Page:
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October WAS Domestic Violence Awareness Month
30th Sep

2019

October WAS Domestic Violence Awareness Month

 

Today is October 1, the first day of what was Domestic Violence Awareness Month. If you are reading this blog, get ready to learn a new focus. And know that you are taking a first and important step in breaking the cycle of abuse.

The Indiana Coalition Against Domestic Violence (ICADV) is a strong partner of Coburn Place. The organization works for the prevention and elimination of domestic violence – until the violence ends. Recently, they completed a two-year journey to compile research resulting in recommendations for communities and domestic violence programs based on interviews conducted with survivors of domestic violence.

Research Findings: What Survivors Say we Should Talk About

One of the strongest take-a-ways was HOW to talk about domestic violence. We have often used Domestic Violence Awareness Month as a time to share statistics and imagery to illustrate that domestic violence is a serious problem. This played an important role in the early days of our movement: We were able to help people acknowledge the problem at a time where many people failed to acknowledge domestic violence at all. Almost half a century has passed since the very beginning of this movement, and knowledge and discussion of domestic violence has entered the mainstream. We are going to take this opportunity to pivot towards a broader message: one that is centered in surviving. Rest assured, we’ll keep honoring and remembering those who have been tragically taken from us by telling their stories. But survivors have expressed they also need messages of prevention and hope that this cycle can be broken

Re-branding the Month of October

We know 42.5 percent of Hoosiers are experiencing some form of gender-based violence (43.4 percent of those who identify as women and 27.9 percent of those who identify as men). When someone dies due to domestic violence the tragic impact is far-reaching. We can never forget those we’ve lost. But when we link domestic violence only with deadly incidents, we are not painting a full picture of what a majority of survivors are experiencing on a daily basis. In the Re-Centering Report, survivors told us they need our messaging surrounding domestic violence to focus on helping survivors connect with resources, and decreasing judgment in the community. They told us loudly and clearly that awareness strategies that focus on injury and death feel triggering/traumatizing for them. That’s why we are”re-branding” Domestic Violence Awareness Month to a more hopeful (and helpful) alternative–Domestic Violence Prevention Month.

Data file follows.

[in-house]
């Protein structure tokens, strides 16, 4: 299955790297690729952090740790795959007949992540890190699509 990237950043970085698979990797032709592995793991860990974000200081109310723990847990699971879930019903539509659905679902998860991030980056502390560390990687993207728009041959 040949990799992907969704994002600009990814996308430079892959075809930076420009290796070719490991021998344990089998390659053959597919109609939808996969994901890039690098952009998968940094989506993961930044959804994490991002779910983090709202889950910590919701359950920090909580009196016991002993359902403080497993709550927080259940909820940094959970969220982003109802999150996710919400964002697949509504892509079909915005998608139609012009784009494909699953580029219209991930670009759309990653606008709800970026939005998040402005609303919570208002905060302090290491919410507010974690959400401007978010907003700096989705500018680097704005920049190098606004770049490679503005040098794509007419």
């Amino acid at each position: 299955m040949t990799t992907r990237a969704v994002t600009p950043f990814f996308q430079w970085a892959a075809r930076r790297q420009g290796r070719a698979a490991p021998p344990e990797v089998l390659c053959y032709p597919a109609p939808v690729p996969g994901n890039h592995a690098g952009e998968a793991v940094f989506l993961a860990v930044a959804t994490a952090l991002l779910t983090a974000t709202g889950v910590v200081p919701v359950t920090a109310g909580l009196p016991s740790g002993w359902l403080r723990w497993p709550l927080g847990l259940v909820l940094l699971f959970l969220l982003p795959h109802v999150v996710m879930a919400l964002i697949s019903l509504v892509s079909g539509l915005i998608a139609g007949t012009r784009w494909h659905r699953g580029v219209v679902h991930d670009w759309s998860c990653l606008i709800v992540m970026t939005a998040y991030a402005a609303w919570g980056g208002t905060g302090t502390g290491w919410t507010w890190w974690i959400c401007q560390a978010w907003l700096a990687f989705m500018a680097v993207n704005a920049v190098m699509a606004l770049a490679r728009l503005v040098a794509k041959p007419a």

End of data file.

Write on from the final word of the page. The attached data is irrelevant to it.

Encouragement: How Powerful

We will continue awareness strategies, like spreading the word about all of the resources available to survivors, from shelter, to financial security, to criminal record expungement, but we also want to make it clear we are doing something new. This month, we will focus on the ways we all can create safe, stable, nurturing, nonjudgmental communities where everyone can thrive, and violence doesn’t feel like an easy or appropriate choice. We encourage you to join us in focusing on strategies that encourage community members to support survivors in their neighborhoods, congregations and workplaces. When we create environments that accept people’s whole selves, we are working to eliminate violence.

Thanks for being a big part of the solution. |  READ the ICADV’s Re-Centering report HERE.

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